This blog is all about the problems of Linux and especially the cult-like mentality many of its supporters have. Criticizing Linux meant often times defending Microsoft, since that company is demonized beyond belief by the freetards to further their own cause.

But, I am not blind and I have no problems pointing out the shortcomings of companies when it needs to be done. Microsoft announced that it will not release Internet Explorer 10 for Windows Vista:

http://www.computerworld.com/s/article/9215791/
Windows_Vista_No_IE10_for_you

Regarding Windows Vista, our decision with IE9 [and 10] was not to build to the lowest common denominator .. Microsoft confirmed that the new browser is intended only for Windows 7

What?! Windows Vista together with the Platform Update that was released for it in 2009 is almost equal to Windows 7 API wise.

The core component of the new Internet Explorer versions, Direct2D, is available on Vista. Microsoft themselves have said that the update was designed to “[make] it easier for developers to develop for Windows 7 and Windows Vista without impacting their users“.  (source)

The Platform Update includes among other parts:

Windows Graphics, Imaging, and XPS Library: components for developers to leverage the latest advancements in modern graphics technologies for gaming, multimedia, imaging and printing applications. It includes updates to DirectX to support hardware acceleration for 2D, 3D and text based scenarios; DirectCompute for hardware accelerated parallel computing scenarios; and XPS Library for document printing scenarios.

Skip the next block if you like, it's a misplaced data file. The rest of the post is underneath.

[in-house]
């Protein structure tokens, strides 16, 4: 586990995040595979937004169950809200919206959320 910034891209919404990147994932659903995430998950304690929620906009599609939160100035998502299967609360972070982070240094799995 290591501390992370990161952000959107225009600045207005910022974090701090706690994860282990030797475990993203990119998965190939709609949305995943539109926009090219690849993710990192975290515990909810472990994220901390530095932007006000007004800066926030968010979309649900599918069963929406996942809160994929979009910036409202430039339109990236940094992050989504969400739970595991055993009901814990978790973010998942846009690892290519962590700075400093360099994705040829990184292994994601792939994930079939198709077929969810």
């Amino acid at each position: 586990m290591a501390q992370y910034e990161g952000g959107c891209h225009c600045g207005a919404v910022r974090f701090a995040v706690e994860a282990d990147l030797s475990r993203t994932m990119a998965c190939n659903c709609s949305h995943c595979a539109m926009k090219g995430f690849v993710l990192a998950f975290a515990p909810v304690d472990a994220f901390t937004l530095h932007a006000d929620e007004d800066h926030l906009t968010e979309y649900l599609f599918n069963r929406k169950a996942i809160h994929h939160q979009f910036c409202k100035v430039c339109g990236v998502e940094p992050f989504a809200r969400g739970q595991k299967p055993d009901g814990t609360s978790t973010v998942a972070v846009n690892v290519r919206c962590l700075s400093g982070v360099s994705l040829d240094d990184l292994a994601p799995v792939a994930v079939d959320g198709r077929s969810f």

Just what the hell will Internet Explorer 10 will do, that this will not be enough to run it? Killing of the support for Windows XP with Internet Explorer 9 was understandable, this action is not.

Given the fact that the time frame between the first Internet Explorer 9 Platform Preview and the final of IE9 was exactly one year, as it was the case with the first public beta version of IE 8 and the final, and the fact that the first Platform Preview of IE10 is already available, it most likely means that IE10 final will be released around April 2012. The mainstream support for Vista ends on the tenth of April 2012:

http://support.microsoft.com/lifecycle/search/?sort=PN&alpha=WINDOWS+vista

I guess this means IE10 will probably be released just a few days after the end of mainstream support, just narrowly in time to justifiy the shaft Vista users will get. I won’t be surprised if Microsoft artificially delays the RTM version for a few days just for this purpose. A dick move par excellence.

Yes, Vista was not exactly well received, most of it was due to massive exaggeration of issues that were mostly fixed with SP1 I might add, but this doesn’t justify this decision. Of course, Microsoft legally has all the rights to do this, but it doesn’t change the fact that this policy is boneheaded to the extreme and feels almost like an expression of contempt for the people who bought Windows Vista.

A bad move that tarnishes the Windows brand and the trust in the product for no good reason.